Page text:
Fortunately for those of us who can’t quite swing a trip to Greece, Bermuda affords a closer-to-home island setting in the Atlantic, only 570 miles off the coast of North Carolina.
There are many great cruising options to Bermuda, among them Royal Caribbean’s bargain five-night sailing on the Explorer of the Seas out of Bayonne, New Jersey. The 3,114-passenger Explorer of the Seas is longer than three football fields and packed with more activities than you can possibly do―even on an itinerary that includes two full days at sea. There’s a challenging outdoor rock-climbing wall, in-line skating track, ice-skating rink (for both free skate and performances by pros), and a well-equipped ocean-view gym. Staying active is no problem on this ship.
Arriving in Bermuda, most people will want to hit the famous pink sand beaches, Elbow Beach on the south shore being among the most popular. Since the Explorer spends two full days in Bermuda, you’ll have plenty of time to see the 20.7-square-mile island and soak up the sun, sand, and sea. Your docking spot is on the west-end at the Royal Naval Dockyard, a historic area now filled with shops and restaurants.
Eat Smart: Head across the island (a ship transfer or public bus is recommended as taxis are expensive) to the capital city of Hamilton, where Bermuda’s status as a British colony is clear at The Fairmont Hamilton Princess. Traditional tea is served at the historic, pink hotel complete with finger sandwiches, warm scones, and pastries.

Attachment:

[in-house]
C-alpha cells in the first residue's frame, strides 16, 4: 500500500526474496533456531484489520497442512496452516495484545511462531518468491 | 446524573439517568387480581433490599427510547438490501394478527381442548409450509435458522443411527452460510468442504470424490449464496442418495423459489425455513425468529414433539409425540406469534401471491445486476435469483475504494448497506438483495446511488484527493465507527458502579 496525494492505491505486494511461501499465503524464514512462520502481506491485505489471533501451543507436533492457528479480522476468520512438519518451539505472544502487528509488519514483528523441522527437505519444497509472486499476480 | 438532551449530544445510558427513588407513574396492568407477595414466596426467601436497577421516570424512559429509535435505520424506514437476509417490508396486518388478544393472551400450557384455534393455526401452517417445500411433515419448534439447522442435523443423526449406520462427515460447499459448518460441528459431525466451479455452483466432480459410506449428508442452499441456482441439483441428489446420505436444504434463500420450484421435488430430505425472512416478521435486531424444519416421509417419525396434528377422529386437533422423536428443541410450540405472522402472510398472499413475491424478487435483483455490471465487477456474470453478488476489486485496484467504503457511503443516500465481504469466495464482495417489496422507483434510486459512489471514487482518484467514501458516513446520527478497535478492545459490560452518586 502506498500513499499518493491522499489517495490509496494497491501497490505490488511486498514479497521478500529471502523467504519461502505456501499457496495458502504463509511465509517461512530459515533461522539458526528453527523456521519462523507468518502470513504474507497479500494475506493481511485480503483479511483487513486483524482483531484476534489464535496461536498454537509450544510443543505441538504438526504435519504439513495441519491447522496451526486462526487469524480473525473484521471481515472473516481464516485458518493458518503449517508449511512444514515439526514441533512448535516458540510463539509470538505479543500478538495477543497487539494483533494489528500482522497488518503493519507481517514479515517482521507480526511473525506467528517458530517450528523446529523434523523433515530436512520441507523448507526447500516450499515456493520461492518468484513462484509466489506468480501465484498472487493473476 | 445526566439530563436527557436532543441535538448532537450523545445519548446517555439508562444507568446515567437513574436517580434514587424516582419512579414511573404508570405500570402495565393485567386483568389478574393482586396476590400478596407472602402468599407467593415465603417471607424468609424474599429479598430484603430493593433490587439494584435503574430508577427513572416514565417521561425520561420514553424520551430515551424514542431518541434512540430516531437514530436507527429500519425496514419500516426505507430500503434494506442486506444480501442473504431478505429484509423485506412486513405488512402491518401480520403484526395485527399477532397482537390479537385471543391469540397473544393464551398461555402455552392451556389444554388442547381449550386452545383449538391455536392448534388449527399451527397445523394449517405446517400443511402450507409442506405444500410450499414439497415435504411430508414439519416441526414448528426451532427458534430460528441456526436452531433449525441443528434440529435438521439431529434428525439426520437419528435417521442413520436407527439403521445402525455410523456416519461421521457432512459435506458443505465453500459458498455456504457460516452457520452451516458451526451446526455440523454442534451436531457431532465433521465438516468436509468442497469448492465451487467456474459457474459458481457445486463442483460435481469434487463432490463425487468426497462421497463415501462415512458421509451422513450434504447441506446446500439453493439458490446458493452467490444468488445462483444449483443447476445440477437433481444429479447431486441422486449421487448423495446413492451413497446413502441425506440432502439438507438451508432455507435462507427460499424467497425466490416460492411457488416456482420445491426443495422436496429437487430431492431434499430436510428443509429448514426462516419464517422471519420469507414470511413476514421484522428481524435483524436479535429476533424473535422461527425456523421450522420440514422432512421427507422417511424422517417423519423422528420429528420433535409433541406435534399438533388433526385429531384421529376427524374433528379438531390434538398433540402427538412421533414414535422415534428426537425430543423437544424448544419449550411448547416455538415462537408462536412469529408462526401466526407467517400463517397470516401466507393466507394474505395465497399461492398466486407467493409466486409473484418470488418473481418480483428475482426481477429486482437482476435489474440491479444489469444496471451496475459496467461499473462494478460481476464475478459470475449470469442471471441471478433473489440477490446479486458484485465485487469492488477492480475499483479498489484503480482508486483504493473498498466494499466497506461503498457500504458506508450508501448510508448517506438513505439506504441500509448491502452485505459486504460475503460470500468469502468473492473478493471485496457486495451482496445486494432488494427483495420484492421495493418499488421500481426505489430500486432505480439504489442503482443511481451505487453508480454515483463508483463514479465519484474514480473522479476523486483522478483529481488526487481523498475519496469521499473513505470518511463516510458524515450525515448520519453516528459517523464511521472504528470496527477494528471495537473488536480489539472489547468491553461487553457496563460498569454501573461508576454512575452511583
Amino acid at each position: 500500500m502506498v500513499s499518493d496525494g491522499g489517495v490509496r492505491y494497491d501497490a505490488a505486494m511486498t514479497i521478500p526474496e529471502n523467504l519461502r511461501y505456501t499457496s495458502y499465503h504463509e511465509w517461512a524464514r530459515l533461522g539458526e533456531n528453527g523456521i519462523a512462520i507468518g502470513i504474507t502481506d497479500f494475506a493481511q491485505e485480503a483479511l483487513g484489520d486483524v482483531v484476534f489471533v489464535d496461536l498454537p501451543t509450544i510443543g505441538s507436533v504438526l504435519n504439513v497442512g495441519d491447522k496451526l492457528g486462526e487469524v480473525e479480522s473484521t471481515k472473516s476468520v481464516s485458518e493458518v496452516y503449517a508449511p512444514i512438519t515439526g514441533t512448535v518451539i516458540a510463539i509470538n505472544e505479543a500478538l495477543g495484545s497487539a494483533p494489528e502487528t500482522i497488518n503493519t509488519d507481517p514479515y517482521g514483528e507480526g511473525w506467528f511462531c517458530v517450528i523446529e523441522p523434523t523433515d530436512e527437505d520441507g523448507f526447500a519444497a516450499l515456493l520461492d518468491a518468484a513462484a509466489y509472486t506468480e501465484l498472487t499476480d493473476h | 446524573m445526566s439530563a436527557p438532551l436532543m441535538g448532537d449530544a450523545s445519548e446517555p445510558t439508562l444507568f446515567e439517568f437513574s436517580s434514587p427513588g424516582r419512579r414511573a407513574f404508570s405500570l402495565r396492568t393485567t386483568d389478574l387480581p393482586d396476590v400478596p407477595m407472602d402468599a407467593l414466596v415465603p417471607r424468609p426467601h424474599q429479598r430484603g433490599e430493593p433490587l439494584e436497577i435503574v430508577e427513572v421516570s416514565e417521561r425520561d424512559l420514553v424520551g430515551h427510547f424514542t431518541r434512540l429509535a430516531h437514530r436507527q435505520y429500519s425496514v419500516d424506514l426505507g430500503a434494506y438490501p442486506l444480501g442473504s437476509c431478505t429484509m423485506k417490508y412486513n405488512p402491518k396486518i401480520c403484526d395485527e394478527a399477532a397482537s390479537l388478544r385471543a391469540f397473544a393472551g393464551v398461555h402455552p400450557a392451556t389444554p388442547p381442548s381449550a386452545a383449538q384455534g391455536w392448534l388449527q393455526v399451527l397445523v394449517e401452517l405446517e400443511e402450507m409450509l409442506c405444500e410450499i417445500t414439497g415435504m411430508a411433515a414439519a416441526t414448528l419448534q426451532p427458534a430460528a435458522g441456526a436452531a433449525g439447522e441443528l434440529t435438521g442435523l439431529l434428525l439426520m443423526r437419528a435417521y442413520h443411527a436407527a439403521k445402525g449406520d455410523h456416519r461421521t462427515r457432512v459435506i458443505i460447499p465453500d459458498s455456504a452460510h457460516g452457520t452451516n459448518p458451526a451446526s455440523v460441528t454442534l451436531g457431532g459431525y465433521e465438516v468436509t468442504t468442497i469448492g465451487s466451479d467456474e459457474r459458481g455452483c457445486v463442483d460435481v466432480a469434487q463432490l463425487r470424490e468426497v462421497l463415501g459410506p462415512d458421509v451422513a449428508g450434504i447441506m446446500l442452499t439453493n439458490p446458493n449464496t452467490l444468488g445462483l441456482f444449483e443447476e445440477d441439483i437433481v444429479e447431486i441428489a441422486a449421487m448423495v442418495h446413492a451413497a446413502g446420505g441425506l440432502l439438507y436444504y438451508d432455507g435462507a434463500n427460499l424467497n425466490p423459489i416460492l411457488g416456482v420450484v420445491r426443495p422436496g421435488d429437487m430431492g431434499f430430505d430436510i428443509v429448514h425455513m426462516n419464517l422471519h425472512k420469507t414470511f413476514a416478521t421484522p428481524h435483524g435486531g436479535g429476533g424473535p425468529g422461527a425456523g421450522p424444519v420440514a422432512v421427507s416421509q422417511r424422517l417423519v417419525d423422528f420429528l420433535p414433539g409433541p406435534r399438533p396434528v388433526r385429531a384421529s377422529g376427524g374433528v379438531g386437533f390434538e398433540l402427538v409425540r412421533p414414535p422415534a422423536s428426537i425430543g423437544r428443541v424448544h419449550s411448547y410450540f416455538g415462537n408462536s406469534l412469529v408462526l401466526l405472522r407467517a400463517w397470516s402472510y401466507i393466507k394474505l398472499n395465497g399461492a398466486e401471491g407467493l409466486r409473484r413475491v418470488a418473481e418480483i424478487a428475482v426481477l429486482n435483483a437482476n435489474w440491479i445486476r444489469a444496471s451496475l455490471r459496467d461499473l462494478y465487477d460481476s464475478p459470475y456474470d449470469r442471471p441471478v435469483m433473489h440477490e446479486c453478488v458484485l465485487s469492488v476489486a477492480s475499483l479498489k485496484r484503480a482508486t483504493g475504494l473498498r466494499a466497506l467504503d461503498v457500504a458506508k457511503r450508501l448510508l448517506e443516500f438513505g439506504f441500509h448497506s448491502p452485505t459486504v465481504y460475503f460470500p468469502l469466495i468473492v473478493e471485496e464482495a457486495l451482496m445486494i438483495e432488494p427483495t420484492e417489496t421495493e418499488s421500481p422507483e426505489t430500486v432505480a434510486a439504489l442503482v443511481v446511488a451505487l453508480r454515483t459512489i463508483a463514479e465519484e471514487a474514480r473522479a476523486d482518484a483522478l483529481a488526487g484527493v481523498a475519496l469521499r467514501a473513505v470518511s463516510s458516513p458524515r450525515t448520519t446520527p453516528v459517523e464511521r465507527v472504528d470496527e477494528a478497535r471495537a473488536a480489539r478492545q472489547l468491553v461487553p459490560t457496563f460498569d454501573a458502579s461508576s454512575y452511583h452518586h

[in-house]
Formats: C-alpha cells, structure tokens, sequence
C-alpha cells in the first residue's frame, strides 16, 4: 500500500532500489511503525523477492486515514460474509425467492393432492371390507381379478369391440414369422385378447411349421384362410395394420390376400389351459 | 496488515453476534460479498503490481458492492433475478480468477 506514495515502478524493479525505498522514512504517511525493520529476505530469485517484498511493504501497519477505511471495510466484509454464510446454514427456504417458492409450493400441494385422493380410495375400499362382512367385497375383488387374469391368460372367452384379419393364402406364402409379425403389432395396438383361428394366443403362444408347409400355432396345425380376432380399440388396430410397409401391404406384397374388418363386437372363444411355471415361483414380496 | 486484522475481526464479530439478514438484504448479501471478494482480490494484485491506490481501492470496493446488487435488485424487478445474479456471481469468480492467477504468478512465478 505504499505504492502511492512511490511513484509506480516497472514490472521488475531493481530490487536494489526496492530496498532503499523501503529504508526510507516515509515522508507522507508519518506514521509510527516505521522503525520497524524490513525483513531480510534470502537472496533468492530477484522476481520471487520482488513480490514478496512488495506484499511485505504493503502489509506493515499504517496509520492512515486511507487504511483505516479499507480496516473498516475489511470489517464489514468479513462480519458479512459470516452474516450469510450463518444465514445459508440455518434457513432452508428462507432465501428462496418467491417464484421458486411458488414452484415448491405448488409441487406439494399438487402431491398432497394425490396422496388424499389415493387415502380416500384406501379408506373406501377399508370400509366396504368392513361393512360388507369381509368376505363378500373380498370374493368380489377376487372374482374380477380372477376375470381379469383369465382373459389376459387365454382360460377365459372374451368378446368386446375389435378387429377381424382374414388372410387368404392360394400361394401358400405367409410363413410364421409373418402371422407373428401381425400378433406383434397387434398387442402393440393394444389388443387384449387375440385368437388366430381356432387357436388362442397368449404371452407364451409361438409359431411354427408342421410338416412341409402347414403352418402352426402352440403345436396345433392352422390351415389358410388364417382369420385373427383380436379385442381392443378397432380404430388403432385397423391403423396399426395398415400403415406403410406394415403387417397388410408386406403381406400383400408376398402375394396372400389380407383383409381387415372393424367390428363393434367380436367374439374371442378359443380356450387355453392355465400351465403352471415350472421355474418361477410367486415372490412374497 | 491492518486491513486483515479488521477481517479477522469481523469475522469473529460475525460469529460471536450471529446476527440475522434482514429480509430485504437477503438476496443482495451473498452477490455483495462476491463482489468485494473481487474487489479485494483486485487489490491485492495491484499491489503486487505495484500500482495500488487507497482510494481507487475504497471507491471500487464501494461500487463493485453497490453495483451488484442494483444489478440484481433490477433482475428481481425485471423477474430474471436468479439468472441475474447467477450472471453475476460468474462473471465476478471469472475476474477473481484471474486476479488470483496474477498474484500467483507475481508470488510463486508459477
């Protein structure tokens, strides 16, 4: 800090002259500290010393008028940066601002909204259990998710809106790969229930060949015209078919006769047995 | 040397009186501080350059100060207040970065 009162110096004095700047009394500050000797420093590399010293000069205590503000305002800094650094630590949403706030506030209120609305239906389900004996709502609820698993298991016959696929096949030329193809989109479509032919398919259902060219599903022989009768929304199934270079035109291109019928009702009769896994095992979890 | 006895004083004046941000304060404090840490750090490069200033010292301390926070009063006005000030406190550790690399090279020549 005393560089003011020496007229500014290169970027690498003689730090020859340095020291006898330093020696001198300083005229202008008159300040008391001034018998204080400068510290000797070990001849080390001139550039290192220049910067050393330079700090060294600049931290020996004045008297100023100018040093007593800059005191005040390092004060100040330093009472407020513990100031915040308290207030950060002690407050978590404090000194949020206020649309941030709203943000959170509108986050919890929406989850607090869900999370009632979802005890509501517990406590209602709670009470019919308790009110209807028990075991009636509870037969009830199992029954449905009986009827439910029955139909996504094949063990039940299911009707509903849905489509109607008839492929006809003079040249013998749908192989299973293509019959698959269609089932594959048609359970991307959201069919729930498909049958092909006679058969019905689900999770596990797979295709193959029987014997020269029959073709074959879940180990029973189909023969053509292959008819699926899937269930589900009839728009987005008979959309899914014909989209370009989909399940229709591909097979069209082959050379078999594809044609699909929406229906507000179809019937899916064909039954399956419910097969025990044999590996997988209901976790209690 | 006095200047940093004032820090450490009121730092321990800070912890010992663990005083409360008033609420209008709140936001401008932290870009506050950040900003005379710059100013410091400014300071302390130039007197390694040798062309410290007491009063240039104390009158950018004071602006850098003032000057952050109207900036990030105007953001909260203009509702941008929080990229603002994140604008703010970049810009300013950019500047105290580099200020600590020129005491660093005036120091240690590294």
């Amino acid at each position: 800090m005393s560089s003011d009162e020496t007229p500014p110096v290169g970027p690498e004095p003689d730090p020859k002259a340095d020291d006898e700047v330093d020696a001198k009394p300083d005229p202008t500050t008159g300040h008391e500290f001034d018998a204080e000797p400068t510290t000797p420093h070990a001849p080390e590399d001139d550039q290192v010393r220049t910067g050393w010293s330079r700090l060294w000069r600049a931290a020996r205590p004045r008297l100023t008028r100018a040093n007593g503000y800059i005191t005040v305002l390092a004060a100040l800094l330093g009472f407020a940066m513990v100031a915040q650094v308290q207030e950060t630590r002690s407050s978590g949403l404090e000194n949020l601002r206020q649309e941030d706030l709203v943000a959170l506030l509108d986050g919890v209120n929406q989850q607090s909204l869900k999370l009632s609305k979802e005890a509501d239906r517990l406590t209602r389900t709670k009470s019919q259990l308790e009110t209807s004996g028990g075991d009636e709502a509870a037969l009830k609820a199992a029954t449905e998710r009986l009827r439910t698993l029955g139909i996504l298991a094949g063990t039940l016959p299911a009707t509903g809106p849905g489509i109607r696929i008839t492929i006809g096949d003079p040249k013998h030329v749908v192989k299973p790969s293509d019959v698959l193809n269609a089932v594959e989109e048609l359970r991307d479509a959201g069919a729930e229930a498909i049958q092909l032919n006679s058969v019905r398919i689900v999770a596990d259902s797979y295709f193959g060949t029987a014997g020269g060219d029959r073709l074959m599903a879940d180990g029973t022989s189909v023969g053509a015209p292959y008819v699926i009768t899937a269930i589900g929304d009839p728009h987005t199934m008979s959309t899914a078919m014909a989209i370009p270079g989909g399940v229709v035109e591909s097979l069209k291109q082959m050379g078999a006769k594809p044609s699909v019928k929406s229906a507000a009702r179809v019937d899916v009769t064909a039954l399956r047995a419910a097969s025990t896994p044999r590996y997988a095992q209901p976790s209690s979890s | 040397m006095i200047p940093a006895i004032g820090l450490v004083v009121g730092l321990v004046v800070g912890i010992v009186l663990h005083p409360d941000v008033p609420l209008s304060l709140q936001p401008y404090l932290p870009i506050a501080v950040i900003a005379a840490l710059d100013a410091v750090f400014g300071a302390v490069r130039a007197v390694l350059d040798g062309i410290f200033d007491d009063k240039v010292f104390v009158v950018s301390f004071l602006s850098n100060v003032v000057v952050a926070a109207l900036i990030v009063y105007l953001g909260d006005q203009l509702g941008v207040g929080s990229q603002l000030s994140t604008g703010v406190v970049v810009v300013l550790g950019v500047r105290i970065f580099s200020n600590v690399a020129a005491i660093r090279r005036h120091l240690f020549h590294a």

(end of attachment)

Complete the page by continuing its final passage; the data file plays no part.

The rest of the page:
Greece has its ouzo, Bermuda has its rum. Bacardi is based on the island and Bermuda takes credit for both the rum swizzle (rum, fruit juice, and grenadine) and the Dark and Stormy (rum and ginger beer). Both are in plentiful supply and worth a stop at a beachside bar.
Be Fit: The ship can easily arrange a myriad of shore excursions, including golf on Bermuda’s famous courses, such as Tuckers Point and Riddells Bay. Dive centers, such as Blue Water Divers and Watersports, offer a chance to explore some of the hundreds of shipwrecks off Bermuda.
Live Well: As in the Greek isles, the landscape of Bermuda―waves hitting the shore, sandy beaches, quiet coves, blue skies―has inspired writers and artists. One frequent visitor was Mark Twain. “You go to heaven if you want to,” Twain wrote on his last visit in 1910, “I’d druther stay here.” To see visual works by local and international artists, head to the city hall building in Hamilton, where the Bermuda National Gallery occupies the second floor.